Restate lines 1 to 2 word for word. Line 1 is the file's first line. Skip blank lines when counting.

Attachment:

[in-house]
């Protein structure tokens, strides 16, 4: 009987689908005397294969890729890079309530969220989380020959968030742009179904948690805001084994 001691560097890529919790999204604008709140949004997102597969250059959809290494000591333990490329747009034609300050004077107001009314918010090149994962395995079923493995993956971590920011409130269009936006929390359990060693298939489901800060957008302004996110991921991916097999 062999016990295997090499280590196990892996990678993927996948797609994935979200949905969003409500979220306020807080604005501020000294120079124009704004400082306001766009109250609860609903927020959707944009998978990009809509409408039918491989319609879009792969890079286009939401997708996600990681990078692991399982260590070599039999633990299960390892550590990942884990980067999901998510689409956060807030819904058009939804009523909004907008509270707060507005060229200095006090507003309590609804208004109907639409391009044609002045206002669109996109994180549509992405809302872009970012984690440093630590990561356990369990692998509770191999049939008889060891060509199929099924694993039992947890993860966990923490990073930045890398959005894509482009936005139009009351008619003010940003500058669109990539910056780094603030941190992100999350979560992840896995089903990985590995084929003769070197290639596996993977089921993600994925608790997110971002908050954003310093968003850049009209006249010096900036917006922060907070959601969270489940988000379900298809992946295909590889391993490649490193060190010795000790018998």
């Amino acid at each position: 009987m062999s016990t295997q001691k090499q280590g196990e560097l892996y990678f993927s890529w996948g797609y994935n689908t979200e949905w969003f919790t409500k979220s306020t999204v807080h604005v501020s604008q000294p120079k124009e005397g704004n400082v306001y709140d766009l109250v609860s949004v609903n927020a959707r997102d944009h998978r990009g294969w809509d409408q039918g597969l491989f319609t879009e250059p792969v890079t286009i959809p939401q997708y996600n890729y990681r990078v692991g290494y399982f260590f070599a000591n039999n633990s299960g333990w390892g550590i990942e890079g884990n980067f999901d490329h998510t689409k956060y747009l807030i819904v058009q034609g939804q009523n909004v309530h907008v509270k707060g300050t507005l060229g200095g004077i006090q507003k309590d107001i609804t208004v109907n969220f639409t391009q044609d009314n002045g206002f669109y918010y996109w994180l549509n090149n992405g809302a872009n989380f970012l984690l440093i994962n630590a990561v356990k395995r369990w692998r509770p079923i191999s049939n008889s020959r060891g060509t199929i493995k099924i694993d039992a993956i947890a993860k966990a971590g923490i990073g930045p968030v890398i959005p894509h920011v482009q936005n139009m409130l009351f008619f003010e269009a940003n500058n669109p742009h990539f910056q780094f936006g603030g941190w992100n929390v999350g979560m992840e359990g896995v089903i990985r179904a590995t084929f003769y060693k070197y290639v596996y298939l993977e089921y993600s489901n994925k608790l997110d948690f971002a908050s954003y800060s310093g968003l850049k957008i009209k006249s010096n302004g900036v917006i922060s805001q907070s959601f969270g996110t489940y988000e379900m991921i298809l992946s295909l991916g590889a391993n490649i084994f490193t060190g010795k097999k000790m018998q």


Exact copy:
[in-house]
């Protein structure tokens, strides 16, 4: 009987689908005397294969890729890079309530969220989380020959968030742009179904948690805001084994 001691560097890529919790999204604008709140949004997102597969250059959809290494000591333990490329747009034609300050004077107001009314918010090149994962395995079923493995993956971590920011409130269009936006929390359990060693298939489901800060957008302004996110991921991916097999 062999016990295997090499280590196990892996990678993927996948797609994935979200949905969003409500979220306020807080604005501020000294120079124009704004400082306001766009109250609860609903927020959707944009998978990009809509409408039918491989319609879009792969890079286009939401997708996600990681990078692991399982260590070599039999633990299960390892550590990942884990980067999901998510689409956060807030819904058009939804009523909004907008509270707060507005060229200095006090507003309590609804208004109907639409391009044609002045206002669109996109994180549509992405809302872009970012984690440093630590990561356990369990692998509770191999049939008889060891060509199929099924694993039992947890993860966990923490990073930045890398959005894509482009936005139009009351008619003010940003500058669109990539910056780094603030941190992100999350979560992840896995089903990985590995084929003769070197290639596996993977089921993600994925608790997110971002908050954003310093968003850049009209006249010096900036917006922060907070959601969270489940988000379900298809992946295909590889391993490649490193060190010795000790018998």